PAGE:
I’ve always been a great believer in following my gut (which is not difficult as it leads the way by close to a Shitload using your calculations) but for some inexplicable and perverse reason I want to tell you to ignore yours and go for the prize. And the evidence you’ve presented against trying again is very compelling. And I’ve read it three or four times to try and see why the doctors are right and you may be…well, over-catastrophising. But I can’t, my interpretation in your place would be exactly the same.

    It is a dilemma that would test Solomon and I only wish I could come over there, sit down with a cup of tea (No Biscuits – No Explanation Needed) and give you the biggest of hugs. For what it’s worth (and that is probably a great deal less than a Biscuit) I’ve always found the things I didn’t do to be the things I most regret.

    I am so sorry that this is such a big part of the worry and distraction of your life. And, as Twangy says, we’re with you all the way

  9. We only started trying again for children when we knew we could face the inevitable loss. I am very lucky to have two happy and realitivly healthy boys, but the longing was always there and the fear, the mind searing fear that loved locked away inside. I hope that the universe is smiling

  10. I am sorry that it’s such a hard decision and that there is no good and restful way to turn. I am just adding my voice to the previous posters: I am the only child of an only child, and really the only (ha!) downsides for me have been being solely responsible for my parents as they age (but then there’s no guarantee a sibling would have pulled their weight anyway) and being completely horrified when my own two daughters were at the worst of their normal sibling conflicts, which I eventually got used to, of course, alien though it was. Whatever happens, please don’t think that being an only is second best. When I had my second daughter my mother in law said “You’re a proper family now”, and I have never forgotten how angry I was : ) Good luck with your decision and whatever follows, and thank you for sharing.

  11. Whatever you decide, and whatever happens, you need to remember two things:

    1) it was the best decision you could take in gordian knot of the circumstances and
    2) you do not know that the alternative would have been any better

    Seriously. We Are too prone to assuming that the road we didn’t take led through rolling pastures sprinkled with wild flowers and tinkling brooks and bouncing lambikins, and we fail to consider that it could have been shorter path to a longer drop in to deeper and smellier shit.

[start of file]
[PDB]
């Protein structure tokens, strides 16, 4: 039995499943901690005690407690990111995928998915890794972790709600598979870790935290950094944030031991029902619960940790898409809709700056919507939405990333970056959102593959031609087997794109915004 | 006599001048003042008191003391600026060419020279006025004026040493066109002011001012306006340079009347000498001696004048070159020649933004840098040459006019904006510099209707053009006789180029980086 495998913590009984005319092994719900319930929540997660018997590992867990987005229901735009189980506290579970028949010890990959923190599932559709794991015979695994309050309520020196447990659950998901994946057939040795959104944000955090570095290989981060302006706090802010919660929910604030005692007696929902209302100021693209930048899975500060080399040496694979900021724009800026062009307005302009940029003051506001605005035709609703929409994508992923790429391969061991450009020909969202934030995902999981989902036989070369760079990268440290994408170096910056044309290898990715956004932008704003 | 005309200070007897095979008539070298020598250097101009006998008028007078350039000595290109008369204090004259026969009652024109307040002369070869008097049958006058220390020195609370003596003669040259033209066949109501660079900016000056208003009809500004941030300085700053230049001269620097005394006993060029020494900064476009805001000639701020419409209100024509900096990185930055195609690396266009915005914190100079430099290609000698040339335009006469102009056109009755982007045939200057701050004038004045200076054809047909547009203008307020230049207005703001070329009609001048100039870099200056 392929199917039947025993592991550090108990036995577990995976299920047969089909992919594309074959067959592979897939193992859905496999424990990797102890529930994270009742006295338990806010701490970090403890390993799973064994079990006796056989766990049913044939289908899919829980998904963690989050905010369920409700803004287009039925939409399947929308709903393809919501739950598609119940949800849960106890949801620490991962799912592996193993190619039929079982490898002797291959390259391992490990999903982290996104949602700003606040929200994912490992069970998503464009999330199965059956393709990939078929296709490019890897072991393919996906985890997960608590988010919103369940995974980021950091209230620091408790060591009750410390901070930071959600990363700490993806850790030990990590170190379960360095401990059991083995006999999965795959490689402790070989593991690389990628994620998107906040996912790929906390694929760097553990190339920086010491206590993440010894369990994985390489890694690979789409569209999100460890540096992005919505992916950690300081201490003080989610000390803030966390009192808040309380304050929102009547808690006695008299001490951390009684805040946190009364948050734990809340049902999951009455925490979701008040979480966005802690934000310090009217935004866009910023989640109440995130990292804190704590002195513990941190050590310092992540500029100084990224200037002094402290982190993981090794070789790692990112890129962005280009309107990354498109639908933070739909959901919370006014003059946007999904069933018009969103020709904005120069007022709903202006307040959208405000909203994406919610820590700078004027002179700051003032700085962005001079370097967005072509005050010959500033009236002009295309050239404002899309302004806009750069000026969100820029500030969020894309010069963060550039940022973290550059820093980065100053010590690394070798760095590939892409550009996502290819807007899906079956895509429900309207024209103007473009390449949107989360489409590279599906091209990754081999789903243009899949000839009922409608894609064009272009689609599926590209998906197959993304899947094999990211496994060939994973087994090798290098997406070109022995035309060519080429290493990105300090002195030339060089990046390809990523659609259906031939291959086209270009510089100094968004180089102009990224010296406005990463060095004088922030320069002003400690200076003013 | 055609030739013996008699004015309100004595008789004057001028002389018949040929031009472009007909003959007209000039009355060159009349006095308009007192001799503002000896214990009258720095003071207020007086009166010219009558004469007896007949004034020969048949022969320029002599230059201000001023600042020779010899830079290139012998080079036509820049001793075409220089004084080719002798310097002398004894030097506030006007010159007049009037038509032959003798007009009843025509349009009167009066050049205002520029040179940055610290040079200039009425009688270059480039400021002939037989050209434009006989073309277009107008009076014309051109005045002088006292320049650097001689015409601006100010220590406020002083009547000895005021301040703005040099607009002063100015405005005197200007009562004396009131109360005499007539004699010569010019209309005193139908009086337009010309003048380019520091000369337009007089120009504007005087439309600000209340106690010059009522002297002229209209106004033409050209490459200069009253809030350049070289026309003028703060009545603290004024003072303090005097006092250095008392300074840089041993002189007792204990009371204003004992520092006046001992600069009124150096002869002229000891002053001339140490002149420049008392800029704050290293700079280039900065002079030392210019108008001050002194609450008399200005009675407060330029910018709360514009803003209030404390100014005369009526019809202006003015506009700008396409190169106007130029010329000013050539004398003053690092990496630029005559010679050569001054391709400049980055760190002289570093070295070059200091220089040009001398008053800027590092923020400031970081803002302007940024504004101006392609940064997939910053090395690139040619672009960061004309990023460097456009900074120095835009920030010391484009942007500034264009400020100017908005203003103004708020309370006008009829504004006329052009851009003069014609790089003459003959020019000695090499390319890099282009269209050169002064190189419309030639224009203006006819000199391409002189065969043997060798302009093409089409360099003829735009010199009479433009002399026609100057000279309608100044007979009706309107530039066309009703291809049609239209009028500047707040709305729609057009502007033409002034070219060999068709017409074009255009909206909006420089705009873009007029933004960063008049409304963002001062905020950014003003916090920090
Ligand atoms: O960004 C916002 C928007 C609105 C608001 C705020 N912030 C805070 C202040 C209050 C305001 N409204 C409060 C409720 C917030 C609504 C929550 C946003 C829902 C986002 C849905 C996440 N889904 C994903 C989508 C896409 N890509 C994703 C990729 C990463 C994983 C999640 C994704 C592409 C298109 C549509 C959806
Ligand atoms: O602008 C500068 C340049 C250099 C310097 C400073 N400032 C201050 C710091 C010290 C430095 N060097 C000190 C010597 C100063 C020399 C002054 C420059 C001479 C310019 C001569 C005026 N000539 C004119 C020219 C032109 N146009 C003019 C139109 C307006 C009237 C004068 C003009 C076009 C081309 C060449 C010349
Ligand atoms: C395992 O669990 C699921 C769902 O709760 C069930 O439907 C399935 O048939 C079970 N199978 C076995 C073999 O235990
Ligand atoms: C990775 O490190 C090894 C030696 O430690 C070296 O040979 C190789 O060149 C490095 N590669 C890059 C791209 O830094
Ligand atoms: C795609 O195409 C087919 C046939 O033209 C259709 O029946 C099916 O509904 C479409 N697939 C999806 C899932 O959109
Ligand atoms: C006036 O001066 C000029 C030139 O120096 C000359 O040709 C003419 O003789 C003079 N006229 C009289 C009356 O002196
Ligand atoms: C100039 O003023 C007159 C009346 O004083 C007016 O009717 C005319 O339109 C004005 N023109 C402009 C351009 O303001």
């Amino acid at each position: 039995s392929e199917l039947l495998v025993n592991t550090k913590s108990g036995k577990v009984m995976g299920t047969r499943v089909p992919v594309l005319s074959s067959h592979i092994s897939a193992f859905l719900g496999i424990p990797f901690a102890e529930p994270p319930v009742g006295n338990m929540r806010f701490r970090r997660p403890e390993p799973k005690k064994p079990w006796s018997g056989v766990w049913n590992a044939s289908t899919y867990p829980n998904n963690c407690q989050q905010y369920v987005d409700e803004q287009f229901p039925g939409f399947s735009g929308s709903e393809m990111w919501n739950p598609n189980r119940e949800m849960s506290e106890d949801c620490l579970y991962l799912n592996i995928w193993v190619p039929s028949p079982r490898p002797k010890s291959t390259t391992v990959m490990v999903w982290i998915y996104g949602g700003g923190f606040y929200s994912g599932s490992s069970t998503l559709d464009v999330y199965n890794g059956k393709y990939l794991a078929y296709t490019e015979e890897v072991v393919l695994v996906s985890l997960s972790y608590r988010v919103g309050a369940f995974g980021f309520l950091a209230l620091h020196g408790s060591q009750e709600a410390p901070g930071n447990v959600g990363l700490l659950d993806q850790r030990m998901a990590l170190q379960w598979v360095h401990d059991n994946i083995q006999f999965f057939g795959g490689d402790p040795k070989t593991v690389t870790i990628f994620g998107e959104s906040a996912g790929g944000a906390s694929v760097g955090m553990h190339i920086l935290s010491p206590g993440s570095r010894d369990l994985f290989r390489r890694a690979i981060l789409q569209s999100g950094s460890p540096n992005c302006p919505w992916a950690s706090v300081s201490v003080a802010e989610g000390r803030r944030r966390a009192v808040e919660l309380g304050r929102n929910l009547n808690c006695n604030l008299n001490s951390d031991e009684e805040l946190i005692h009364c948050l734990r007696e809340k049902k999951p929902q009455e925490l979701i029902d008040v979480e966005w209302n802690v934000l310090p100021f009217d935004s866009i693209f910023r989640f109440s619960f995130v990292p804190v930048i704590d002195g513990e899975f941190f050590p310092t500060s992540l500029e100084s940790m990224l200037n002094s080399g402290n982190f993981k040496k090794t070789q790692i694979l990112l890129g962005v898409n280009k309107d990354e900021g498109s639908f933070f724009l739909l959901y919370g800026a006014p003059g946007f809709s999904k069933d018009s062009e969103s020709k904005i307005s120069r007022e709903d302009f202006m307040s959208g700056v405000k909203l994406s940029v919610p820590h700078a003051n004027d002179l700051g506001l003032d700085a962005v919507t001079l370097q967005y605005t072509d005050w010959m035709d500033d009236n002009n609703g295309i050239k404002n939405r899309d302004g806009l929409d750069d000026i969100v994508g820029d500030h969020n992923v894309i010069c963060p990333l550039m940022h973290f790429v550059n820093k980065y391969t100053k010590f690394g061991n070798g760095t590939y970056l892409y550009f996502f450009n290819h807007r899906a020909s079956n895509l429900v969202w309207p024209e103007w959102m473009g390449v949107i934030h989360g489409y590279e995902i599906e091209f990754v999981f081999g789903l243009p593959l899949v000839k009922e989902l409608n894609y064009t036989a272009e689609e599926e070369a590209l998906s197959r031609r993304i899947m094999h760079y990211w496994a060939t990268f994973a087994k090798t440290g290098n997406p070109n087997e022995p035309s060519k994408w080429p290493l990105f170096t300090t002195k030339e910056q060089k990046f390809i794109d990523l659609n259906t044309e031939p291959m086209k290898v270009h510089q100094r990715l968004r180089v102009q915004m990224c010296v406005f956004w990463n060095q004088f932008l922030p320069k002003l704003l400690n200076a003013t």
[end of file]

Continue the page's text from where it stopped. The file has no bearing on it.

So whatever choice you make and whatever outcome happens, know you made the best choice in the circumstances, and that you don’t in fact know if it was the wrong one.

    You poor girl.

    xxx

  12. On the lard torpedo issue, I got on much better with a type of progesterone that you are supposed to swallow (?), anyway, one with a gelatine coating that you have to pierce with a needle before insertion.

    No further advice to offer, only waves of sympathy of some variety.

  13. In my foolish way I had been blithely carrying on thinking that trying for another was a done deal but given your explanation I can now see that it just isn’t an easy decision to make. It is blisteringly searingly hard.

    I was thinking if you have an auto- immune thing (and these can come on in pregnancy itself and vanish after) isn’t it possible that that sodded up the placenta in some way ending up with the IUGR rather than the uterus itself and its possible dodgy lining? I say this as that’s how it was with my L when she ended up with IUGR and I ended up with pre-eclampsia. anyway I am for the constant taking of low dose aspirin. I favour the enteric coated stuff even though it’s not as cheap as the non coated stuff which is at a ludicrous 99p for 100 last time I looked but then I have been on it permanently since L was born.

    I would have thought that if the drs cold be persuaded that the ute of doom was such then IVF to ensure an embryo went back in the good ute would be ok. Seems a lot less ethically dodgy than some of the things that have gone through. in fact not at all dodgy. Those drugs though. Uggh.

    All I really want to say though is that I’ll be here supporting you whatever decision you take. X